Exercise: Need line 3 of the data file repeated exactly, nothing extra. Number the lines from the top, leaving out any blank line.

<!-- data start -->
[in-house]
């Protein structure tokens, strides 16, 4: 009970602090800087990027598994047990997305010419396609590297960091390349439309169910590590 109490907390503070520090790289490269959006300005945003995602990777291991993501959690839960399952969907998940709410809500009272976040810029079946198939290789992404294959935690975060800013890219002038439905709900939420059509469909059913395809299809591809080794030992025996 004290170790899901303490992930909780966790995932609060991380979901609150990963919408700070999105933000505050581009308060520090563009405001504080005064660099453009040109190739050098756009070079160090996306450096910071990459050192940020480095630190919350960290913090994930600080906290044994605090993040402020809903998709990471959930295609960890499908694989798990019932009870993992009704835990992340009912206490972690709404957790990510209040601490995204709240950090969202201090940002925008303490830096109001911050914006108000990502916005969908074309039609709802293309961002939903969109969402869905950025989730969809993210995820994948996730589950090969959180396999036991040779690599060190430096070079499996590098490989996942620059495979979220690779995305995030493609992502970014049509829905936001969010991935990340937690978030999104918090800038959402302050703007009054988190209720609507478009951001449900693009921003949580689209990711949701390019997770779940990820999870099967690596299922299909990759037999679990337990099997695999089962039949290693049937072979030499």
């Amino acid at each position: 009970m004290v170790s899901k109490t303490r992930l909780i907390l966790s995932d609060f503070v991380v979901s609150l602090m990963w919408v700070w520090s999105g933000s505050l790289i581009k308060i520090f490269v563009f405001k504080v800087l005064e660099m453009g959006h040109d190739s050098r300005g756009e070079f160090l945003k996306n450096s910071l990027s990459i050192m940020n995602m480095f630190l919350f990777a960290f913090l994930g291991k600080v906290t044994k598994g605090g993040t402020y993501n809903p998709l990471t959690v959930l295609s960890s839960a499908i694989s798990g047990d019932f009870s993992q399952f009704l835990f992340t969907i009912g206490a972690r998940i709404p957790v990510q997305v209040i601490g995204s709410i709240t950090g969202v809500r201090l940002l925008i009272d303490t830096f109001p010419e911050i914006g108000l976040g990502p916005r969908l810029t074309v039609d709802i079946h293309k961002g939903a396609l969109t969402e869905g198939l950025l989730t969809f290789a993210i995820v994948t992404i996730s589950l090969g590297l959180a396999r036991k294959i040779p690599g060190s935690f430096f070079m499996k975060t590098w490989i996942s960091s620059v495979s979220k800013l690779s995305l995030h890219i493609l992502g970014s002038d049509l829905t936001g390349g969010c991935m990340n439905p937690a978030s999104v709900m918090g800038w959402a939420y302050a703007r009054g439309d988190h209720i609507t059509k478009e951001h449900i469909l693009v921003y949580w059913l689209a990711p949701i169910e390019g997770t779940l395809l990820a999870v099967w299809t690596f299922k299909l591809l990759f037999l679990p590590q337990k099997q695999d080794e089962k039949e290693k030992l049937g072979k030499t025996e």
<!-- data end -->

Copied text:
């Amino acid at each position: 009970m004290v170790s899901k109490t303490r992930l909780i907390l966790s995932d609060f503070v991380v979901s609150l602090m990963w919408v700070w520090s999105g933000s505050l790289i581009k308060i520090f490269v563009f405001k504080v800087l005064e660099m453009g959006h040109d190739s050098r300005g756009e070079f160090l945003k996306n450096s910071l990027s990459i050192m940020n995602m480095f630190l919350f990777a960290f913090l994930g291991k600080v906290t044994k598994g605090g993040t402020y993501n809903p998709l990471t959690v959930l295609s960890s839960a499908i694989s798990g047990d019932f009870s993992q399952f009704l835990f992340t969907i009912g206490a972690r998940i709404p957790v990510q997305v209040i601490g995204s709410i709240t950090g969202v809500r201090l940002l925008i009272d303490t830096f109001p010419e911050i914006g108000l976040g990502p916005r969908l810029t074309v039609d709802i079946h293309k961002g939903a396609l969109t969402e869905g198939l950025l989730t969809f290789a993210i995820v994948t992404i996730s589950l090969g590297l959180a396999r036991k294959i040779p690599g060190s935690f430096f070079m499996k975060t590098w490989i996942s960091s620059v495979s979220k800013l690779s995305l995030h890219i493609l992502g970014s002038d049509l829905t936001g390349g969010c991935m990340n439905p937690a978030s999104v709900m918090g800038w959402a939420y302050a703007r009054g439309d988190h209720i609507t059509k478009e951001h449900i469909l693009v921003y949580w059913l689209a990711p949701i169910e390019g997770t779940l395809l990820a999870v099967w299809t690596f299922k299909l591809l990759f037999l679990p590590q337990k099997q695999d080794e089962k039949e290693k030992l049937g072979k030499t025996e």